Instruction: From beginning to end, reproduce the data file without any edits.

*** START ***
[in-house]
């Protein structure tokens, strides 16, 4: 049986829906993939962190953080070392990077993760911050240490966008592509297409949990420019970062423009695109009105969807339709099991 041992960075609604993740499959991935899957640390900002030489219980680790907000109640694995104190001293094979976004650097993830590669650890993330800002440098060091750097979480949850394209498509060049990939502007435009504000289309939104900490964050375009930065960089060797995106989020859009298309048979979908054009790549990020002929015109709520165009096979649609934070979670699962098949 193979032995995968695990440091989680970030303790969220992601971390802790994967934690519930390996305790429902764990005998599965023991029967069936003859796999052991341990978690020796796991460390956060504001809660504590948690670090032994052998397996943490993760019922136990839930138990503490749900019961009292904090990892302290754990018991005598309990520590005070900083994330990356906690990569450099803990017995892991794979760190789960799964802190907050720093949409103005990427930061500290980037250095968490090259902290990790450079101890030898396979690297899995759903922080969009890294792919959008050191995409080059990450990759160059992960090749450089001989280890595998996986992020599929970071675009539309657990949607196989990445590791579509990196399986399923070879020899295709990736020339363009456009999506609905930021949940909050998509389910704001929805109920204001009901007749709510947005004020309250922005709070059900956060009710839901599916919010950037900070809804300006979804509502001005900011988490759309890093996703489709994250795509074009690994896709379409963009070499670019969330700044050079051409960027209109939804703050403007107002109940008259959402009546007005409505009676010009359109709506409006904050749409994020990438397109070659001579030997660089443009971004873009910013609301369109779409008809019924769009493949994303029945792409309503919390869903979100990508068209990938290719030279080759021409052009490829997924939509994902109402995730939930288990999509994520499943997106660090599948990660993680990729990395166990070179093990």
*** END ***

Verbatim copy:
[in-house]
């Protein structure tokens, strides 16, 4: 049986829906993939962190953080070392990077993760911050240490966008592509297409949990420019970062423009695109009105969807339709099991 041992960075609604993740499959991935899957640390900002030489219980680790907000109640694995104190001293094979976004650097993830590669650890993330800002440098060091750097979480949850394209498509060049990939502007435009504000289309939104900490964050375009930065960089060797995106989020859009298309048979979908054009790549990020002929015109709520165009096979649609934070979670699962098949 193979032995995968695990440091989680970030303790969220992601971390802790994967934690519930390996305790429902764990005998599965023991029967069936003859796999052991341990978690020796796991460390956060504001809660504590948690670090032994052998397996943490993760019922136990839930138990503490749900019961009292904090990892302290754990018991005598309990520590005070900083994330990356906690990569450099803990017995892991794979760190789960799964802190907050720093949409103005990427930061500290980037250095968490090259902290990790450079101890030898396979690297899995759903922080969009890294792919959008050191995409080059990450990759160059992960090749450089001989280890595998996986992020599929970071675009539309657990949607196989990445590791579509990196399986399923070879020899295709990736020339363009456009999506609905930021949940909050998509389910704001929805109920204001009901007749709510947005004020309250922005709070059900956060009710839901599916919010950037900070809804300006979804509502001005900011988490759309890093996703489709994250795509074009690994896709379409963009070499670019969330700044050079051409960027209109939804703050403007107002109940008259959402009546007005409505009676010009359109709506409006904050749409994020990438397109070659001579030997660089443009971004873009910013609301369109779409008809019924769009493949994303029945792409309503919390869903979100990508068209990938290719030279080759021409052009490829997924939509994902109402995730939930288990999509994520499943997106660090599948990660993680990729990395166990070179093990």